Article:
ESR 33:69-82 (2017)  -  DOI: https://doi.org/10.3354/esr00771

Density and exposure of surface-pelagic juvenile sea turtles to Deepwater Horizon oil

Trent L. McDonald1,*, Barbara A. Schroeder2, Brian A. Stacy2, Bryan P. Wallace3,4, Leigh Ann Starcevich1, Jonathan Gorham5, Mandy C. Tumlin6, Dave Cacela3, Matthew Rissing3, Danya B. McLamb7, Eric Ruder7, Blair E. Witherington

1Western EcoSystems Technology, Inc., Laramie, WY 82070, USA
2Office of Protected Resources, NOAA Fisheries, Silver Spring, MD 20910, USA
3Abt Associates, Inc., Boulder, CO 80302, USA
4Nicholas School of the Environment, Duke University Marine Lab, Beaufort, NC 28516, USA
5In-water Research Group, Jensen Beach, FL 34957, USA
6Louisiana Department of Wildlife and Fisheries, Baton Rouge, LA 70808, USA
7Industrial Economics, Inc., Cambridge, MA 02140, USA
8Disney’s Animals, Science and Environment, Lake Buena Vista, FL 32830, USA
*Corresponding author:

ABSTRACT: The 2010 Deepwater Horizon (DWH) oil spill posed a severe threat to surface-pelagic sea turtles because the surface convergence zones, which provide vital habitat by aggregating pelagic Sargassum and other floating material, also aggregated floating oil. Following the DWH spill, turtle rescue operations between 17 May and 9 September 2010 documented 937 juvenile sea turtles in the spill area and examined 574 captured turtles. Of the captured turtles, 81% were visibly oiled. Transect searches in convergence zones found Kemp’s ridleys (51% of individuals), green turtles (37%), loggerheads (7%), hawksbills (2%), and unidentified sea turtles (2%). Line-transect methods estimated the density of all surface-pelagic sea turtles in surface convergence zones to be 3.32 km-2 (95% CI = 2.82–3.88), and the density of heavily oiled turtles to be 0.24 km-2 (95% CI = 0.15–0.39). Turtle densities and the areal extent of heavy oiling probability were used to estimate total number of turtles exposed to DWH oil. We estimate approximately 402000 surface-pelagic sea turtles were exposed, and of those, 54800 were likely to have been heavily oiled. Our estimates formed the basis of surface-pelagic juvenile sea turtle mortality estimates included in the DWH natural resource damage assessment.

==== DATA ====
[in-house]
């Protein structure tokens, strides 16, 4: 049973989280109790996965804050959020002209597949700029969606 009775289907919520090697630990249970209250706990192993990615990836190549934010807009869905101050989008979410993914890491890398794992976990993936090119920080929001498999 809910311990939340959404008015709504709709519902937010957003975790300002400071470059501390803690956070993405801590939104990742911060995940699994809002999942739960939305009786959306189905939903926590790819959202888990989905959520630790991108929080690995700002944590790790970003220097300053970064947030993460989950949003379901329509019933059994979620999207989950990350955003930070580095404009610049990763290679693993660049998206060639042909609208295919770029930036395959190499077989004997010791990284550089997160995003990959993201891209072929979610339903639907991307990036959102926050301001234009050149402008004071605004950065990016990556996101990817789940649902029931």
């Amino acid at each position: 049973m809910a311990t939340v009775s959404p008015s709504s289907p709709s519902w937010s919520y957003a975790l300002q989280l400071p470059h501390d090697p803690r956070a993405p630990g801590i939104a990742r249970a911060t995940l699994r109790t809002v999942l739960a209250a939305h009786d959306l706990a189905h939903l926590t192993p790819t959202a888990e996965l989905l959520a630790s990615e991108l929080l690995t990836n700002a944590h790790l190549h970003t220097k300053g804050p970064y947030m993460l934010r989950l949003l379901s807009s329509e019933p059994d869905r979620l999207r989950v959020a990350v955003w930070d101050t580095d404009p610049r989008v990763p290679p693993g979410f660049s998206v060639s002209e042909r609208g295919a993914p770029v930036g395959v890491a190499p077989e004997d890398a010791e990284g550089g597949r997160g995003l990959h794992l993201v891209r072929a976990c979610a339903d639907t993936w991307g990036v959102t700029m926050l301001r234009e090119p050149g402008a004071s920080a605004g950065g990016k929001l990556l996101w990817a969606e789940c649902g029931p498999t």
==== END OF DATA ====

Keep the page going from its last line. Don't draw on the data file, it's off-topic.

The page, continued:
KEY WORDS: Oil exposure · Gulf of Mexico · Surface-pelagic · Oiling · Loggerhead sea turtle · Kemp’s ridley sea turtle · Green sea turtle · Hawksbill sea turtle · Deepwater Horizon oil spill


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Cite this article as: McDonald TL, Schroeder BA, Stacy BA, Wallace BP and others (2017) Density and exposure of surface-pelagic juvenile sea turtles to Deepwater Horizon oil. Endang Species Res 33:69-82. https://doi.org/10.3354/esr00771

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